Monday, 5 October 2009

They Came To Baghdad (1951)

PLOT: Bridget Jones does James Bond in a ripping thriller of intrigue, murder and bad typing.

Victoria Jones is bored of being a very bad typist and on a whim follows a dashing stranger to Iraq where she gets involved in an international conspiracy. Along the way she's kidnapped, betrayed, and goes undercover as an archaeologist with no idea that she alone is the last living key to a global disaster.

Crikey! This is thumpingly good stuff. Just when I was getting tired of murder cocktail with a twist, here comes a charming thriller starring plucky Victoria Jones. By her own admission she's neither intelligent nor smart, but she has bucketloads of pluck and cunning which sees her through a world of lethal murder and secret revolutions admirably.

Victoria is a great heroine and proves how even more fun a Bridget Jones book would be if the guest cast dropped like flies. She's endearingly at home at an ambassador's reception and totally out of place infiltrating a sinister society. It's knuckle-gasp time as she trots into work, surrounded by obviously Villainous Sorts, making a hash of typing up the lethal plans of the Olive Branch.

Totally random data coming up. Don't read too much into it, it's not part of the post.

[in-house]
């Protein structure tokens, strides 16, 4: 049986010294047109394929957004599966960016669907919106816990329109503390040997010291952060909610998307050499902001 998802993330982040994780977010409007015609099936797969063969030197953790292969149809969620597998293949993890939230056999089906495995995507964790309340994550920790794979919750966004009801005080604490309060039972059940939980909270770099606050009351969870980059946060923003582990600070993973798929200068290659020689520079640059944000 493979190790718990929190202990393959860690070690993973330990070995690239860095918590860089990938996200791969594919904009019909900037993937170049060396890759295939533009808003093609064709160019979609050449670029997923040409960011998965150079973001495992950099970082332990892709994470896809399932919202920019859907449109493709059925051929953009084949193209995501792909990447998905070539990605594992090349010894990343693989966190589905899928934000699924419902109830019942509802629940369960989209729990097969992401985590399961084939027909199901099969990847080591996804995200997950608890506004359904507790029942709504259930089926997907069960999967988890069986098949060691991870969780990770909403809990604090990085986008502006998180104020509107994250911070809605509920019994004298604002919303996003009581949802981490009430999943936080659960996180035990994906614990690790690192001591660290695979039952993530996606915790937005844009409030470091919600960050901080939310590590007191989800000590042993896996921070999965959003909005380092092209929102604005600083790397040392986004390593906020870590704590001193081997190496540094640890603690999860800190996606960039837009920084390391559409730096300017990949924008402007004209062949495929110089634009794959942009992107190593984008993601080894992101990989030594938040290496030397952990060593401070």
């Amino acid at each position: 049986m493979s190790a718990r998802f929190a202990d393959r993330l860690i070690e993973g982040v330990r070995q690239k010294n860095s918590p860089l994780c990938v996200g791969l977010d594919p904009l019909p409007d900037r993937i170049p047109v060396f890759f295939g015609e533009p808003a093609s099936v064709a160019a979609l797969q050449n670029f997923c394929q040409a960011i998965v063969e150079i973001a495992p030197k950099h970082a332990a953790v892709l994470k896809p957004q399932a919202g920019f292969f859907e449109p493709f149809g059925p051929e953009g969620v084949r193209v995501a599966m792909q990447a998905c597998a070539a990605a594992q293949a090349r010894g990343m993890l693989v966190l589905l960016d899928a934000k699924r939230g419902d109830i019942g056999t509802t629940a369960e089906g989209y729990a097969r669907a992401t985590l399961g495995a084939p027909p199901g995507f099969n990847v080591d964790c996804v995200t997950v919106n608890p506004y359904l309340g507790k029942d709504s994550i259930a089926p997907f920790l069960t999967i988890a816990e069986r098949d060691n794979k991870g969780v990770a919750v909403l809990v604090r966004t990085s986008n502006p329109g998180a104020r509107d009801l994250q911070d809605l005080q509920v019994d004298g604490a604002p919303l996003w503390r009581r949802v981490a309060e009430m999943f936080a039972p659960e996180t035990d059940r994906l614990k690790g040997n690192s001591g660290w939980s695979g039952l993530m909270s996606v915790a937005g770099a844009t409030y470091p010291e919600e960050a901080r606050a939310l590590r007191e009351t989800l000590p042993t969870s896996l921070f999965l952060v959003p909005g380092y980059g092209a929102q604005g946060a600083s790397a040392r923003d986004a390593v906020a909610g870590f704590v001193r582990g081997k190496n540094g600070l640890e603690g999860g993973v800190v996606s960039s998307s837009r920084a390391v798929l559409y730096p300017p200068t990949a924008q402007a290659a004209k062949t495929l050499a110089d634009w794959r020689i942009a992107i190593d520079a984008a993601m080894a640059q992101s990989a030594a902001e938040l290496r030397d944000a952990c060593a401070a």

With her wounded pride and her "Some of the cleverest people can't spell" attitude she sticks out like a sore thumb against the ice cool Catherine who you just know is a bad 'un. After Poirot's perfections, Victoria is a breath of fresh air, armed only with her niceness and determination.

Christie pulls off 1950s Iraq with aplomb and not a whiff of racism, peopling it with vivid locals, arrogant Englishers, and offices with secret doors and hidden agendas. We get the super-super spy Fakir Carmichael who is so noble he'd make Biggles blub, we've the secretly efficient Mr Dakin, we've a wonderfully decent hotelier who doesn't mind that Victoria's broke, and diplomats with a love of good furniture.

It's splendid, splendid stuff - and just when you think it can't get better, comes Victoria's visit to the archaeological dig, and a spot of clear autobiography for Christie as she faithfully explains her Mesopotamian labours and the wonders of Max Mallowan. As charming as the reality was, the real Christie wasn't on the tun from a death cult. But there we are.

NEXT: Big bad momma in Petra - it's Appointment With Death!

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